In June 2023, the Supreme Court struck down President Biden's plan to provide $20,000 in loan forgiveness to Pell Grant recipients and $10,000 in forgiveness to other federal student loan borrowers. The court ruled the forgiveness program overstepped the bounds of federal law and usurped the power of Congress to control government spending.

Student Loan Default

Not paying student loans can lead to default. With private loans, default can begin after missing a payment for 90 days, and with federal loans, after 270 days. The consequences of default can be severe, particularly with federal student loans. Under normal circumstances, the federal government can garnish wages and seize tax refunds.

The default is reported to the credit bureaus, and the record of late payments will likely stay on a borrower's credit reports for up to seven years. Borrowers who see inaccuracies related to a student loan should investigate the errors to improve their credit.

Fresh Start Program

Under President Biden’s Fresh Start program, borrowers with federal student loans in default could drastically improve their credit. Defaulted student loans would be removed from the credit report, and the loans would appear on a credit report as “in repayment.”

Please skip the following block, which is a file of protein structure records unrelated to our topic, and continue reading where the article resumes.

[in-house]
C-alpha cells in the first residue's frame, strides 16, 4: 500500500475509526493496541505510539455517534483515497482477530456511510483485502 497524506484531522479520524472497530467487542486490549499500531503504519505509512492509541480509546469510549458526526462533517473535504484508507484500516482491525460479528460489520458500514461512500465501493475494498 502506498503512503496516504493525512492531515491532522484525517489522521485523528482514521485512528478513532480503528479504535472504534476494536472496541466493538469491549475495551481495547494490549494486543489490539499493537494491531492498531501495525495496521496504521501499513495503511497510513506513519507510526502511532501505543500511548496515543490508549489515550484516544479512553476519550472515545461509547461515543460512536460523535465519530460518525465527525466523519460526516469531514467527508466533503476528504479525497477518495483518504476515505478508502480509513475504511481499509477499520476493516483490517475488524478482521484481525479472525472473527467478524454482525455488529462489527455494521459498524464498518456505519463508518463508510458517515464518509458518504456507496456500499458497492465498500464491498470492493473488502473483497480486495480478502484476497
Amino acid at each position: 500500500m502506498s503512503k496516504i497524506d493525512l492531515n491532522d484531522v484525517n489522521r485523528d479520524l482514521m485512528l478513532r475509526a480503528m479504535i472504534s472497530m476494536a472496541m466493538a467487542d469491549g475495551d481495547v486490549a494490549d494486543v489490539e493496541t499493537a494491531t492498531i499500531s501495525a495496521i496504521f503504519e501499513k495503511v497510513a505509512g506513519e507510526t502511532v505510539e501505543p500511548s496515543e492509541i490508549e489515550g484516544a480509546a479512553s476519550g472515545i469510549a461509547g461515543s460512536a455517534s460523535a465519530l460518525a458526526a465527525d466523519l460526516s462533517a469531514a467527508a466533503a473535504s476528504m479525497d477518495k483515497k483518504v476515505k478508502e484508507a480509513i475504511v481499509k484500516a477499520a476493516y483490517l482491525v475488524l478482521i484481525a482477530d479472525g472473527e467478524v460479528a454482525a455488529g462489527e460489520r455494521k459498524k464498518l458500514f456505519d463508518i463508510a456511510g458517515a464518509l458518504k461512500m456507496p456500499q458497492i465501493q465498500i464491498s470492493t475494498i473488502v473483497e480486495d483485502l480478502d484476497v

Private student loans are not eligible for forgiveness. The only way to remove the default is to pay the accounts off in full. Borrowers can use a creditworthy co-signer to pay off the loans and refinance the loans with another lender.

Borrowers must contact their student loan servicers to apply for the Fresh Start program. Sign up online at myeddebt.ed.gov or call 1-800-621-3115.

How Student Loan Forgiveness Affects a Credit Score

  • Defaulted loans: Under the terms of the Fresh Start program, defaulted student loans are removed from credit reports, and the loans are listed as “in repayment.”
  • Credit mix: Those who qualify for loan forgiveness may see a score drop by a few points if the loan was the only installment loan because a credit mix, which shows multiple forms of credit, accounts for 10% of a FICO Score.
  • Age of credit: The length of a borrower's credit history makes up 15% of a credit score. If the student loan is the oldest account, paying it off can cause a score to decrease.
  • Amounts Owed: When your student loan balance decreases, your credit utilization ratio drops, helping your score. Credit utilization accounts for 30% of your credit score.

Credit Report Disputes

Accurate information cannot be removed, but if there are errors on a credit report, borrowers can dispute those inaccuracies and have them removed and file a dispute with the major credit bureaus online: